Spider-Man, Bruce Banner, Daredevil, The Avengers and the X-Men can all rest easy ... 'cause their fearless creator Stan Lee is alive and kickin' after getting a pacemaker implanted near his heart. The 90-year-old comic book legend just fired off an AWESOME statement to fans after undergoing pacemaker surgery in L.A. last week, in which he proudly declares that he's not yet ready to become the Grimm Reaper's bitch: "Attention, Troops! This is a dispatch sent from your beloved Generalissimo, directly from the center of Hollywood’s combat zone! Now hear this! Your leader hath not deserted thee! In an effort to be more like my fellow Avenger, Tony Stark, I have had an electronic pace-maker placed near my heart to insure that I’ll be able to lead thee for another 90 years. But fear thee not, my valiant warriors. I am in constant touch with our commanders in the field and victory shall soon be ours. Now I must end this dispatch and join my troops, for an army … [Read more...] about Comic Book Legend Stan Lee — I Got a Pacemaker … BUT I AIN’T DEAD!
Ending credits spider man far from home
W hen Steven Soderbergh began work on The Knick – his gritty, historical medical series for Cinemax, set in New York City in 1900 – he enjoyed replicating the era’s look, fashion and stomach-churning surgical practices. But one of the few things that was far too ghastly to replicate was the music. “Oh, it was horrible,” he says with a laugh. “Aesthetically, it’s a really cool period, but the music was absolutely boring and not interesting. Ragtime had just started – and there’s a tiny bit of that in the background of some scenes – but other than that, there was nothing good.” So the director turned to the only person he thought could give The Knick a unique sound: his frequent collaborator, Cliff Martinez. As the director filmed the show, he had been using shimmery EDM flourishes that Martinez had written for the 2012 teensploitation flick Spring Breakers and some of the composer’s wiry synth lines from his own 2011 pandemic disaster film, Contagion , as temporary … [Read more...] about Blood Brothers: Inside the Music of ‘The Knick’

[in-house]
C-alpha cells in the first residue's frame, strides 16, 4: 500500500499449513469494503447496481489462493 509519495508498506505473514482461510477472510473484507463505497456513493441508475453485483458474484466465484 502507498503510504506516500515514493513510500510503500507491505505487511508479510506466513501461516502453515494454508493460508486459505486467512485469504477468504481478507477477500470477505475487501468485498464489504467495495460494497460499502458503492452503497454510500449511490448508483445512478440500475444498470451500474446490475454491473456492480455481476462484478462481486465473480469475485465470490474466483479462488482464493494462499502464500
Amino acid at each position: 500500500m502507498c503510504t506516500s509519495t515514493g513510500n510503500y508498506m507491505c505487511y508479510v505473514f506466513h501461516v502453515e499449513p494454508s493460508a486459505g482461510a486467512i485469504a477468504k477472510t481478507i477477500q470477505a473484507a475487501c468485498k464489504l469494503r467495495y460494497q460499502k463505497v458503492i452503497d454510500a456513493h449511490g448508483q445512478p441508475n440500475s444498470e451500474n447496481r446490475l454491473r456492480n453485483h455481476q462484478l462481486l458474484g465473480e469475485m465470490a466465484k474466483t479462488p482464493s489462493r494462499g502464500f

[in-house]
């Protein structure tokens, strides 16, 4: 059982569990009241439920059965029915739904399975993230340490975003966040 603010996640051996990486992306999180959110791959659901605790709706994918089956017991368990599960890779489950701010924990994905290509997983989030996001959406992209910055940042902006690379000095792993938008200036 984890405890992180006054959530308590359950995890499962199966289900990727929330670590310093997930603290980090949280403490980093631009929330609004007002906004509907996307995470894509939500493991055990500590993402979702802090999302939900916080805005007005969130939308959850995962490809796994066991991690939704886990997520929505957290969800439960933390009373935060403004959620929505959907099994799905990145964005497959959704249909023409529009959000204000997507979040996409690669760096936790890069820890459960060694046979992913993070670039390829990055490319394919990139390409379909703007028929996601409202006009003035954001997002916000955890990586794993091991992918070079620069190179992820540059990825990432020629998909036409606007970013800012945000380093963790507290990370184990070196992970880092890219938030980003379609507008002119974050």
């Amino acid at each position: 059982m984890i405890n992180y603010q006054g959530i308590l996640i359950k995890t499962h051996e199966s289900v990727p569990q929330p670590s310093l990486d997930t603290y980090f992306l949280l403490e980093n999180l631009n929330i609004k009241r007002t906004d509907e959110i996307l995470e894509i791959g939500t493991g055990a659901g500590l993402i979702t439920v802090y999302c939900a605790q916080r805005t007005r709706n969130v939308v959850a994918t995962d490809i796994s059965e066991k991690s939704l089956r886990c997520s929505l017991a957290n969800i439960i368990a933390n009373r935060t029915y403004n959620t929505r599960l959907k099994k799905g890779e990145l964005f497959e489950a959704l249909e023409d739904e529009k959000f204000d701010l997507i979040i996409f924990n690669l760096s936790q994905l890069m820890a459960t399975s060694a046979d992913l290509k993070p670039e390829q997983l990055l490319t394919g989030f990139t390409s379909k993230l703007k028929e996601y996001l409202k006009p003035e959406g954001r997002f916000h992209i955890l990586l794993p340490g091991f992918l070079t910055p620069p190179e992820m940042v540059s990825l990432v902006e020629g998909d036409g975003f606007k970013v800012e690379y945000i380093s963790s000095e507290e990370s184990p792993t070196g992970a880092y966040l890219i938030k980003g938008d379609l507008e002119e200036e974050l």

Mark Jenkin ’s 2019 film Bait had the rare distinction of being a genuine out-of-the-blue discovery, featuring heavily on UK critics’ year-best lists after a modest arthouse release by the BFI. The black-and-white film’s experimental style was emphasized in all its press coverage, nodding to avant-garde auteurs like Stan Brakhage, Derek Jarman and Guy Maddin — all directors who are interested in the literal grain of film and video (indeed, Jenkin reportedly developed the negative with coffee and washing soda then distressed the image by hand). Throw in post-synch sound, and you have a film more likely to screen to two people and a dog at a smoky underground 1960s cine-club than win a BAFTA. For all its formal intricacies, though, Bait had a very traditional narrative, being the story of a Cornish fisherman who sees his village becoming gentrified after selling his house to a couple of rich out-of-towners. Enys Men , Jenkin’s Directors’ Fortnight entry here in … [Read more...] about Cannes Review: Mark Jenkin’s ‘Enys Men’
‘D ear heavenly Father,” someone is saying to the silent room, “please give us the ability to touch this crowd.” All thirty-six members of D’Angelo ‘s touring band and crew are stuffed into his dressing room, hands linked, heads bowed in a large prayer circle. “And when our ability fails, Lord. Please. Take over.” The room answers with a loud “ mm-hmm. “ Prayer ends, and the entire group collapses into a giant moving hug, all yelling at once in a joyous din – “ Soultronic force! My re-deeeeem-er !” It seems they’re gearing up for some high-energy smash-mouth football. Or a musical mission. As the scrum disperses, D’Angelo turns to you and slaps you five. And nearly breaks your hand. D, as they call him, gives pounds with injurious intent – stiff-handed smacks that make a firecracker pop and then meld into a tight clamp, a finger snap, two fist bumps and another clamp, or some such combination. The more he likes you, the more he uses the strength in his bulky shoulders and … [Read more...] about D’Angelo Is Holding Your Hand
D ‘Angelo is a morning person, of sorts. When he’s working in the studio, as was often the case in the 14-year interregnum between 2000’s Voodoo and 2014’s Black Messiah, he quits his all-night recording sessions just in time to greet each day’s sunrise. “I’m definitely on the night shift,” he says, drawing deep on one of a series of Newport cigarettes, not long after midnight in the midtown Manhattan studio where he recorded much of Black Messiah. He’s wearing a denim shirt unbuttoned over a white undershirt, dark jeans and leather boots. Dog tags bearing the names of his three children hang from a chain around his neck. He looks weary, though he woke up not long ago. It’s his first interview since he released one of the most universally acclaimed albums in years, an album that seemed as if it might never come out at all. D’Angelo could well be the most singular, visionary star to emerge from R&B since Prince. His music, stuffed with live instrumentation and harmonic … [Read more...] about The Second Coming of D’Angelo